ZBOX Pico PI226: A Credit Card-Sized Desktop



ZOTAC’s ZBOX Pico PI226 is based on Intel’s Celeron N4000 SoC, which has two cores and the UHD 600 graphics engine, but is also the most ‘affordable’ mobile Gemini Lake chip that Intel lists for $107. Because of the new SoC, the ZBOX Pico PI226 offers a bit higher general-purpose performance as well as improved media processing capabilities when compared to its predecessor the ZBOX Pico PI225 launched last year. Just like its predecessor, the ZBOX Pico PI226 comes in black metallic chassis and does not require any active cooling. The listed TDP of the Celeron N4000 SoC is just 6.5 W, but nevertheless how ZOTAC has postitioned the TDP means that this amount of heat can be dissipated by convection alone in this chassis.



The credit card-sized computer is equipped with 4 GB of LPDDR4 memory, 32 GB eMMC storage and a microSD card reader to expand storage capabilities. Wireless connectivity of the tiny PC includes a 802.11ac Wi-Fi + Bluetooth 4.2 wireless module, whereas wired connectivity is comprised of two USB 3.0 Type-C ports and a micro-USB power header. ZOTAC plans to bundle a USB-C dongle with an HDMI and two USB Type-A ports with the Pico PI226, just like it does with its current-generation ZBOX Pico PI225.


ZBOX Pico PI336: A Palm-Sized Desktop



ZOTAC’s ZBOX Pico PI336 is considerably larger than the Pico PI226, but is still unbelievably small for a desktop computer. This one is based on the quad-core Celeron N4100 with the UHD 600 iGPU and thus offers higher performance in multi-threaded applications when compared to the PI226. It has the same RAM/storage configuration, with 4 GB of LPDDR4 memory, 32 GB of eMMC NAND flash and a microSD card reader.



Where the ZBOX Pico PI336 clearly excels the Pico PI226 is connectivity. In addition to 802.11ac Wi-Fi, Bluetooth 4.2, a USB 3.0 Type-C port, this one is equipped with a GbE connector, two USB 3.0 Type-A headers, an HDMI 2.0 output, a DisplayPort 1.2 as well as a 3.5-mm TRRS audio jack.
















Preliminary Specifications of ZOTAC’s Gemini Lake Mini PCs
  ZBOX Pico PI226 ZBOX Pico PI336
CPU Intel Celeron N4000

2 Cores

1.1 GHz – 2.6 GHz

4 MB

6.5 W TDP
Intel Celeron N4100

4 Cores

1.1 – 2.4 GHz

4 MB

6.5 W TDP
iGPU UHD 600, 12 EUs at 650 MHz UHD 600, 12 EUs at 700 MHz
Memory 4 GB LPDDR4
Storage eMMC 32 GB
Other microSD/SD
Wireless 802.11ac Wi-Fi + BT 4.2
Ethernet 1 × Gigabit Ethernet with RJ45 connector
Display Outputs HDMI 1.4 via USB-C 1 × DisplayPort 1.2

1 × HDMI 2.0
Audio via USB-C/HDMI/DP 1 × TRRS connector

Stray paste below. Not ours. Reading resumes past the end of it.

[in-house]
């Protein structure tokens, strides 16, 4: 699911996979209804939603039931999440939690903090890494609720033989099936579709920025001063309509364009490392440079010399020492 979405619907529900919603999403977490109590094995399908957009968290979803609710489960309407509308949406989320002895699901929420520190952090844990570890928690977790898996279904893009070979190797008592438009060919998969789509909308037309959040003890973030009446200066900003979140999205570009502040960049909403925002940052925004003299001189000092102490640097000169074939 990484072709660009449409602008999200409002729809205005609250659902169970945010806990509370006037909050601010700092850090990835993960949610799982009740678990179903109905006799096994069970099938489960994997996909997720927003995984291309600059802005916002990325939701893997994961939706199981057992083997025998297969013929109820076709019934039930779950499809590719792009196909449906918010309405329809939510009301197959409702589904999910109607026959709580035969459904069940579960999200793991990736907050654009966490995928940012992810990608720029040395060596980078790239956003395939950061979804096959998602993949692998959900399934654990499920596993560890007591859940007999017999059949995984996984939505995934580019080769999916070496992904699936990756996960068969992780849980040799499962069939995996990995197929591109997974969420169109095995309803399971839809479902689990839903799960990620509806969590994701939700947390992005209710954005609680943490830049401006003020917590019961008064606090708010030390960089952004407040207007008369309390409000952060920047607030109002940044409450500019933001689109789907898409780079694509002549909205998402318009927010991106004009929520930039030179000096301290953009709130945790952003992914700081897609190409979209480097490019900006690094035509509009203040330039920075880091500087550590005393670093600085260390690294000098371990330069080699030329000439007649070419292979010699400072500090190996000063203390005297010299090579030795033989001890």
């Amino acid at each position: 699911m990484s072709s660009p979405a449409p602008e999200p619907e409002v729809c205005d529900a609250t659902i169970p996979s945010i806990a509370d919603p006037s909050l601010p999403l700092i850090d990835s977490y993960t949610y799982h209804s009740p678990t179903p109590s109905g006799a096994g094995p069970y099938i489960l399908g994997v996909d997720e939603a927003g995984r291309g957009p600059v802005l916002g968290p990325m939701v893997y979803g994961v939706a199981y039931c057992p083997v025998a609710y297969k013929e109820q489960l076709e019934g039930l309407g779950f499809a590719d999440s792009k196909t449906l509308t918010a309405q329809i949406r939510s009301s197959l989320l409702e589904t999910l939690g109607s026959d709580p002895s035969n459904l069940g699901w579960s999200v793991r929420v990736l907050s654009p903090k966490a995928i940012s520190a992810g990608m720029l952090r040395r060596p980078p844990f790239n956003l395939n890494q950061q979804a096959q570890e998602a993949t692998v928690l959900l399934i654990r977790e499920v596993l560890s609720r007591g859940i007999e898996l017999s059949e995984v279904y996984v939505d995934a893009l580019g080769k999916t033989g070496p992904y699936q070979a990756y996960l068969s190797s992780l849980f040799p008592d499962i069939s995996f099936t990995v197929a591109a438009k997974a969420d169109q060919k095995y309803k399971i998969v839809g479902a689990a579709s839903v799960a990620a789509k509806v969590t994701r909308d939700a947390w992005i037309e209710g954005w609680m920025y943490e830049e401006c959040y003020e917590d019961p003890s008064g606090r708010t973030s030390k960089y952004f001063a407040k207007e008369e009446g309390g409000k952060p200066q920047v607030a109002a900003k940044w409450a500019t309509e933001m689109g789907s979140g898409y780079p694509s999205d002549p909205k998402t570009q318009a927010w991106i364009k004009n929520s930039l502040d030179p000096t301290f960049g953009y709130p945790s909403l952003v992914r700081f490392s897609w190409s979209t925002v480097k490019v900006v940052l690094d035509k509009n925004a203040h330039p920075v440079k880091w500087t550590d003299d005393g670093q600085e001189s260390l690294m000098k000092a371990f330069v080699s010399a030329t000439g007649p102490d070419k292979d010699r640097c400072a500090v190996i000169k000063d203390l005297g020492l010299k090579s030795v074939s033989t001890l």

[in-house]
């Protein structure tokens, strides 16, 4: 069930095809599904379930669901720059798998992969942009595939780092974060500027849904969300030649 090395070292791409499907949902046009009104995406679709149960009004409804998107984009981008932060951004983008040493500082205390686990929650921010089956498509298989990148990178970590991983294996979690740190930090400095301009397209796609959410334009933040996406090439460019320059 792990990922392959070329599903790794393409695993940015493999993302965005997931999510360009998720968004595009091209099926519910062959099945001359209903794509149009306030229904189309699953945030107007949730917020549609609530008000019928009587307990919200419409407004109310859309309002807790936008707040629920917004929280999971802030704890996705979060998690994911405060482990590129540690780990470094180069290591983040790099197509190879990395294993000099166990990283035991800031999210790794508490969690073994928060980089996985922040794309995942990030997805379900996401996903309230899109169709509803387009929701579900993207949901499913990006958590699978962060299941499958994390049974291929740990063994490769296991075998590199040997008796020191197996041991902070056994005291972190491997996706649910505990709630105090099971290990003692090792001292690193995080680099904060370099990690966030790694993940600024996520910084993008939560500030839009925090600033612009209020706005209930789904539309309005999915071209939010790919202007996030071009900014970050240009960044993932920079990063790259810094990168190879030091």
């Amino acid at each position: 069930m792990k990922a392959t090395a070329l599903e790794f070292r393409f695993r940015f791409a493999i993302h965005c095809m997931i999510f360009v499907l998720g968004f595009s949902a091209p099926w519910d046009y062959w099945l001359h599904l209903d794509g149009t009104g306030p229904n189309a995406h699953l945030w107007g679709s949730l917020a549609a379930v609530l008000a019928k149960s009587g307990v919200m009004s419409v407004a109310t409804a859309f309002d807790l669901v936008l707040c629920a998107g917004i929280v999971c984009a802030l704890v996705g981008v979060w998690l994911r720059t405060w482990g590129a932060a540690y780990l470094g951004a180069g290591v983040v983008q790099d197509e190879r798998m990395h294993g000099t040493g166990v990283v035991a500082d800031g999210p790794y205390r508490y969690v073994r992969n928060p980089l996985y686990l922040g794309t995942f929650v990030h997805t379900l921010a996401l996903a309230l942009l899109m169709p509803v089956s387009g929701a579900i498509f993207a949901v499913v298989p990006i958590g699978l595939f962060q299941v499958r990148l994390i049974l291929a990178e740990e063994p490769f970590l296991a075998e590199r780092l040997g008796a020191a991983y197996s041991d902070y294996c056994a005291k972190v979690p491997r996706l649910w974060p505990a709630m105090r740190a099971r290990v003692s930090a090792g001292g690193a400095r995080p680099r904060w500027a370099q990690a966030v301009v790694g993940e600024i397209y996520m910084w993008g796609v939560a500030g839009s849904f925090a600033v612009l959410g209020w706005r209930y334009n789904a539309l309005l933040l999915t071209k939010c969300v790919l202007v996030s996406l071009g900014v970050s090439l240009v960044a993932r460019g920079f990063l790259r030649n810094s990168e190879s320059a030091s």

USB 2 × USB 3.1 Type-C with DP 1.2

2 × USB 3.0 Type-A on dongle
1 × USB 3.1 Type-C

2 × USB 3.0 Type-A
PSU External
OS Microsoft Windows 10 or none

ZOTAC plans to start selling the new ZBOX Pico PI226 and PI336 sometimes in the second quarter. Pricing has not been announced, but since Intel did not change pricing of its SoCs since the Apollo Lake generation, it makes sense to expect pricing of the Pico PI226 to be in the same ballpark with that of the Pico PI225. The latter hit the market in November and is available for less than $200. ZOTAC’s ZBOX Pico PI3-series PCs also cost around $200, so expect the new Pico PI336 to retail for a similar amount of money.


Related Reading




Source: AnandTech – ZOTAC at CES 2018: Gemini Lake ‘Credit Card’ Pico PCs

Kingston at CES 2018: Nucleum, a Portable 7-in-1 USB-C Dock for Notebooks

LAS VEGAS, NV — Notebook manufacturers, Apple in particular, were heavily criticized in 2016/2017 for introducing notebooks that feature only USB Type-C connectors. For end-users, such a transition meant making an additional investment into new peripherals, or docks. However, for hardware manufacturers, the transition to USB-C opens up new opportunities. At CES, Kingston demonstrated its first USB Type-C dock that supports seven ports as well as power pass-through.


The Kingston Nucleum is a rather compact sleek device made of aluminum and plastic to match design of Apple’s MacBook/MacBook Pro and other silver/metallic consumer laptops with USB Type-C ports. The dock has two USB 3.0 Type-A ports (one supports charging), one USB Type-C header, an HDMI 1.4 display output (max resolution is 3840×2160 at 30 Hz), an SD card reader, a microSD card reader as well as a USB Type-C power input.



The Nucleum supports power delivery pass through of up to 60 W, which is enough to power and charge a 13” laptop (such as a modern MacBook Pro). Larger and more power-hungry machines demand more power and their charging will take longer time using the dock from Kingston.










Kingston’s Nucleum 7-in-1 USB-C Dock
  C-HUBC1-SR-EN
Main Connection USB 3.0 Type-C at 5 Gbps with power delivery
Display Outputs HDMI 1.4 (max resolution is 3840×2160 at 30 Hz)
USB 1 × USB 3.0 Type-A (5V 1500mA)

1 × USB 3.0 Type-A

1 × USB 3.0 Type- C